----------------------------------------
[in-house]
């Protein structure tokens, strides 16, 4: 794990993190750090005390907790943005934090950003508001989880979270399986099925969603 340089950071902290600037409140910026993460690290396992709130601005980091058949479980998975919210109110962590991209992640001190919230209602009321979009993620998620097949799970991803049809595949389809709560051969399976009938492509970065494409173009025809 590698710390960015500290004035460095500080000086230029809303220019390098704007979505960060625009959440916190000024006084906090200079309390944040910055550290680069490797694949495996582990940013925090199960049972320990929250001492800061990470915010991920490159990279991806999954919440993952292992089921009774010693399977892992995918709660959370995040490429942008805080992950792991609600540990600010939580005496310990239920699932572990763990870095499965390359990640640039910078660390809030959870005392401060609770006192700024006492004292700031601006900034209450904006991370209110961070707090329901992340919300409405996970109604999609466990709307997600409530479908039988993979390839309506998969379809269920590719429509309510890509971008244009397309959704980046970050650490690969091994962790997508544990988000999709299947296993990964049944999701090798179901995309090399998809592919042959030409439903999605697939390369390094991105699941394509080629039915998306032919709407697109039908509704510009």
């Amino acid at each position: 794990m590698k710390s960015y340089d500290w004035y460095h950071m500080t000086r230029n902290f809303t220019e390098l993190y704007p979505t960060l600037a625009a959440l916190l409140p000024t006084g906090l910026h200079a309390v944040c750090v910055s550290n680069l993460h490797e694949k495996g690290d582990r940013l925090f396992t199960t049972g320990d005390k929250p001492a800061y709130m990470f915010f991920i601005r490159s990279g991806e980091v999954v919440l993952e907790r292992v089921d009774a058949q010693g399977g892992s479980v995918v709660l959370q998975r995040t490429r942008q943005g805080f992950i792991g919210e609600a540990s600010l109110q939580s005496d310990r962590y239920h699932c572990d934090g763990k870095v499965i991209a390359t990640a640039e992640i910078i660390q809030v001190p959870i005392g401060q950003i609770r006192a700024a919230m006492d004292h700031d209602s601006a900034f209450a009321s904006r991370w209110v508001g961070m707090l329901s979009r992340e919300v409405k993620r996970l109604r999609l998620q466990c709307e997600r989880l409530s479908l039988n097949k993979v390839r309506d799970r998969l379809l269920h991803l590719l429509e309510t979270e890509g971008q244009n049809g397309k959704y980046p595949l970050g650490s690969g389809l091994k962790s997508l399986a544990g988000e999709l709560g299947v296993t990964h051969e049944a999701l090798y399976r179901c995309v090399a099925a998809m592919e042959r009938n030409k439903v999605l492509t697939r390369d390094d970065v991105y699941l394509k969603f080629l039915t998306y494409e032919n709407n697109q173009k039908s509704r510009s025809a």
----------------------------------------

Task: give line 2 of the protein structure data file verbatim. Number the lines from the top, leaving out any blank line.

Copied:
């Protein structure tokens, strides 16, 4: 794990993190750090005390907790943005934090950003508001989880979270399986099925969603 340089950071902290600037409140910026993460690290396992709130601005980091058949479980998975919210109110962590991209992640001190919230209602009321979009993620998620097949799970991803049809595949389809709560051969399976009938492509970065494409173009025809 590698710390960015500290004035460095500080000086230029809303220019390098704007979505960060625009959440916190000024006084906090200079309390944040910055550290680069490797694949495996582990940013925090199960049972320990929250001492800061990470915010991920490159990279991806999954919440993952292992089921009774010693399977892992995918709660959370995040490429942008805080992950792991609600540990600010939580005496310990239920699932572990763990870095499965390359990640640039910078660390809030959870005392401060609770006192700024006492004292700031601006900034209450904006991370209110961070707090329901992340919300409405996970109604999609466990709307997600409530479908039988993979390839309506998969379809269920590719429509309510890509971008244009397309959704980046970050650490690969091994962790997508544990988000999709299947296993990964049944999701090798179901995309090399998809592919042959030409439903999605697939390369390094991105699941394509080629039915998306032919709407697109039908509704510009």